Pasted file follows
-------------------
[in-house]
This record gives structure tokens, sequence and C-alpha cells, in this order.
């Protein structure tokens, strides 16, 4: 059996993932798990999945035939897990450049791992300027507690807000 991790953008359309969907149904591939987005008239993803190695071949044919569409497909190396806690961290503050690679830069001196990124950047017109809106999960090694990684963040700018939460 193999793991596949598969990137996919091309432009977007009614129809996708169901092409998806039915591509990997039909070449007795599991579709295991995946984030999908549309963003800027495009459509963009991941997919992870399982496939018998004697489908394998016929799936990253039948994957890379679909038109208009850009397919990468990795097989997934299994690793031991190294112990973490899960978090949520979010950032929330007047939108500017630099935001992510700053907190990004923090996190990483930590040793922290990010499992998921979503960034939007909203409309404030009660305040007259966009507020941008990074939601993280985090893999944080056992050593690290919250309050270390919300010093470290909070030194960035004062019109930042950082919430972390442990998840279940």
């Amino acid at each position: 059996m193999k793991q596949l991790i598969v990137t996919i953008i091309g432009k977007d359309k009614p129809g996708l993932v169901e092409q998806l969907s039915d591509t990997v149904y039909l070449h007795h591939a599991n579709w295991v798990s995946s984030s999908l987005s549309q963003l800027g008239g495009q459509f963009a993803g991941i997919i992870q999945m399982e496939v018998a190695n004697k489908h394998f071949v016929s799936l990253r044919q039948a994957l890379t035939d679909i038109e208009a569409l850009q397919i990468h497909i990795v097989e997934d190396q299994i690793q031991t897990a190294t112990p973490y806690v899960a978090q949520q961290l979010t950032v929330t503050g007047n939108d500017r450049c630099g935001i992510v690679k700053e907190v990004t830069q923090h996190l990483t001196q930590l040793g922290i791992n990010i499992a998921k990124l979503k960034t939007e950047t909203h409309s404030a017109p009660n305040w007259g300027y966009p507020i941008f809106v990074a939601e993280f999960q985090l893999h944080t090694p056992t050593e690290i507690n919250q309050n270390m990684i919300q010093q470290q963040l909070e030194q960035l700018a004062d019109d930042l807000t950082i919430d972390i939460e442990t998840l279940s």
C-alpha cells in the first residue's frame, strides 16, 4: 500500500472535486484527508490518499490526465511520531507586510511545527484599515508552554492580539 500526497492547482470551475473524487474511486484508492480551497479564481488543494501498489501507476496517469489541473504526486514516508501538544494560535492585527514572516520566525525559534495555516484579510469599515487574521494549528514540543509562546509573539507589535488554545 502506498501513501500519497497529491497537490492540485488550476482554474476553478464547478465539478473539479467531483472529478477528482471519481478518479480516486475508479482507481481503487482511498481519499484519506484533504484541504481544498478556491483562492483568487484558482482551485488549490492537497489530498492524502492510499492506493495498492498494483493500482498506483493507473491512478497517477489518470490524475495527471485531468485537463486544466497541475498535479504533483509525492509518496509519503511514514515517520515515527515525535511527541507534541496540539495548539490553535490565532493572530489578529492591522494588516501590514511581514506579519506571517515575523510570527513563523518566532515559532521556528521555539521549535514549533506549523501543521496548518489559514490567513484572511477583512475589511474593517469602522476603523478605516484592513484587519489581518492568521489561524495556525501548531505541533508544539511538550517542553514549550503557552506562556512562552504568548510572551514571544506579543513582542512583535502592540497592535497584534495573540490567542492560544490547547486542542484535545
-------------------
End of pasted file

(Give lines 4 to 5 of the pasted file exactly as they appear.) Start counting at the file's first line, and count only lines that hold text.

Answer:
């Amino acid at each position: 059996m193999k793991q596949l991790i598969v990137t996919i953008i091309g432009k977007d359309k009614p129809g996708l993932v169901e092409q998806l969907s039915d591509t990997v149904y039909l070449h007795h591939a599991n579709w295991v798990s995946s984030s999908l987005s549309q963003l800027g008239g495009q459509f963009a993803g991941i997919i992870q999945m399982e496939v018998a190695n004697k489908h394998f071949v016929s799936l990253r044919q039948a994957l890379t035939d679909i038109e208009a569409l850009q397919i990468h497909i990795v097989e997934d190396q299994i690793q031991t897990a190294t112990p973490y806690v899960a978090q949520q961290l979010t950032v929330t503050g007047n939108d500017r450049c630099g935001i992510v690679k700053e907190v990004t830069q923090h996190l990483t001196q930590l040793g922290i791992n990010i499992a998921k990124l979503k960034t939007e950047t909203h409309s404030a017109p009660n305040w007259g300027y966009p507020i941008f809106v990074a939601e993280f999960q985090l893999h944080t090694p056992t050593e690290i507690n919250q309050n270390m990684i919300q010093q470290q963040l909070e030194q960035l700018a004062d019109d930042l807000t950082i919430d972390i939460e442990t998840l279940s």
C-alpha cells in the first residue's frame, strides 16, 4: 500500500472535486484527508490518499490526465511520531507586510511545527484599515508552554492580539 500526497492547482470551475473524487474511486484508492480551497479564481488543494501498489501507476496517469489541473504526486514516508501538544494560535492585527514572516520566525525559534495555516484579510469599515487574521494549528514540543509562546509573539507589535488554545 502506498501513501500519497497529491497537490492540485488550476482554474476553478464547478465539478473539479467531483472529478477528482471519481478518479480516486475508479482507481481503487482511498481519499484519506484533504484541504481544498478556491483562492483568487484558482482551485488549490492537497489530498492524502492510499492506493495498492498494483493500482498506483493507473491512478497517477489518470490524475495527471485531468485537463486544466497541475498535479504533483509525492509518496509519503511514514515517520515515527515525535511527541507534541496540539495548539490553535490565532493572530489578529492591522494588516501590514511581514506579519506571517515575523510570527513563523518566532515559532521556528521555539521549535514549533506549523501543521496548518489559514490567513484572511477583512475589511474593517469602522476603523478605516484592513484587519489581518492568521489561524495556525501548531505541533508544539511538550517542553514549550503557552506562556512562552504568548510572551514571544506579543513582542512583535502592540497592535497584534495573540490567542492560544490547547486542542484535545